Construction activities on the Indiana and Kentucky approaches to the east-end bridge began this week.
Tree clearing and vacant building demolition is under way in Kentucky and site preparation work was scheduled to begin Friday, according to Indiana Department of Transportation Spokesman Will Wingfield.
Clarksville-based Gohmann Construction Inc. will perform work in Prospect, Ky., with the installation of signage and sediment/erosion control measures, while Dan Cristiani Excavating, also of Clarksville, will perform the work in Utica, according to a press release from the Ohio River Bridges Project. Due to environmental requirements, trees must be cut before April 1. Impacts to forested areas are being mitigated by planting or preserving additional areas of trees outside of the construction limits, according to an INDOT press release.
While the tree clearing will be highly visible proof that work is moving forward on the east-end portion of the Ohio River Bridges project — which will build the east-end bridge, a downtown bridge and rebuilt Spaghetti Junction in Louisville — another visual aspect of the project has left some residents disappointed.
WVB East End Partners in its project bid changed the design of the east-end bridge from a median-tower, cabled-stayed bridge chosen by the state to a convex diamond-tower, cable-stayed structure.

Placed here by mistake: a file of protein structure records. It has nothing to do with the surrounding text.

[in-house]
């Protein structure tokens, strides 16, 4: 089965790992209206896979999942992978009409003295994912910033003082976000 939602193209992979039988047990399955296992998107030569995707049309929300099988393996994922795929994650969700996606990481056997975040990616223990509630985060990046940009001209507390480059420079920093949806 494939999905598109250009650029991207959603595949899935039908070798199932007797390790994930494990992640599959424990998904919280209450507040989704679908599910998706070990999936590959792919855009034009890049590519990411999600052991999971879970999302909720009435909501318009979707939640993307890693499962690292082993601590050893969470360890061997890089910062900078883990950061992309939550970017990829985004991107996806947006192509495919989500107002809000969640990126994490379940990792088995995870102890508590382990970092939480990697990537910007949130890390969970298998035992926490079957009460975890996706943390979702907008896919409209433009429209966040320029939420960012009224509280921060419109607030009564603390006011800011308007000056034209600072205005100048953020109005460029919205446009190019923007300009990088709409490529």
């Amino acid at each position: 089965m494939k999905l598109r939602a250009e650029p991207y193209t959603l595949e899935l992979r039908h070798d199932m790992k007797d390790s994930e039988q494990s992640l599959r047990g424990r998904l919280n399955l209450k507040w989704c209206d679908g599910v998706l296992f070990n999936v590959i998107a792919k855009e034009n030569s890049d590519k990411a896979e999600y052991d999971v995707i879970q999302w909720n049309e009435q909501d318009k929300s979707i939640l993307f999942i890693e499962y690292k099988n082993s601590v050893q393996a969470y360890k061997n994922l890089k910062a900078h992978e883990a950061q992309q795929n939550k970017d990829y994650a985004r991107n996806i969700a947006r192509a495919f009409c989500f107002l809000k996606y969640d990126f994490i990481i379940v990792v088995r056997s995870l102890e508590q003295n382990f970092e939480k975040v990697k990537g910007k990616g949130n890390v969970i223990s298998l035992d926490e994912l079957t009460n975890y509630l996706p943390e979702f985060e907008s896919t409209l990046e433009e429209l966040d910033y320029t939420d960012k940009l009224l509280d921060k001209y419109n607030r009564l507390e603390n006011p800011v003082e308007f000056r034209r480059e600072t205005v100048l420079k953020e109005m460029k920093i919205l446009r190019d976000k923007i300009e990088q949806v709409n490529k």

The change, for some nearby residents, was not met with adoration.
“I’m disappointed, truthfully,” said Welby Edwards, a Quarry Bluff resident. “The other bridge was absolutely fabulous.”
He said once the east-end bridge has been completed, he will be able to see it from his back porch. And the previous bridge design, Edwards felt, would be a asset to Utica where the Indiana approach would connect to the bridge. He even said he believed it would be so much of a draw that it could boost property values around the area because of people wanting to have views of the new span.
“It’s just a beautiful structure,” he said of the median-tower design. “It was wide open. It just had elegance to it. It was not going to be an eyesore. They solved a lot of problems by putting a beautiful bridge in there. It wouldn’t have been utilitarian, it was going to be something worth looking at.
“[Now] it’s a bridge that’s not going to be anything you’re going to brag about.”
Both bridges are described as being open designs, resembling a sailboat in the water. The difference between the two is largely the median-tower, cable-stayed bridge pole and support was located in the center of the bridge, while the convex diamond-tower cable-stayed bridge’s two main support structures attach to the outer portions of the bridge.
Beyond the aesthetic, Edwards questioned why a design change was made now.
“I don’t understand how you have one bridge for six years and change it at the last minute?” he asked. “That’s what they sold us, that’s what they should build,” he said of the original design.
Edwards wasn’t the only one that preferred the design chosen by the state.
“Aesthetically, I think I like the previous one better,” said Utica Town Board President Hank Dorman.
However, he said he believes the span that will likely be constructed by WVB will be a very attractive bridge.
Doorman, too, questioned the changes being made to the project plan at this point.
“I didn’t realize they had given the contractors the ability to change that design,” he said.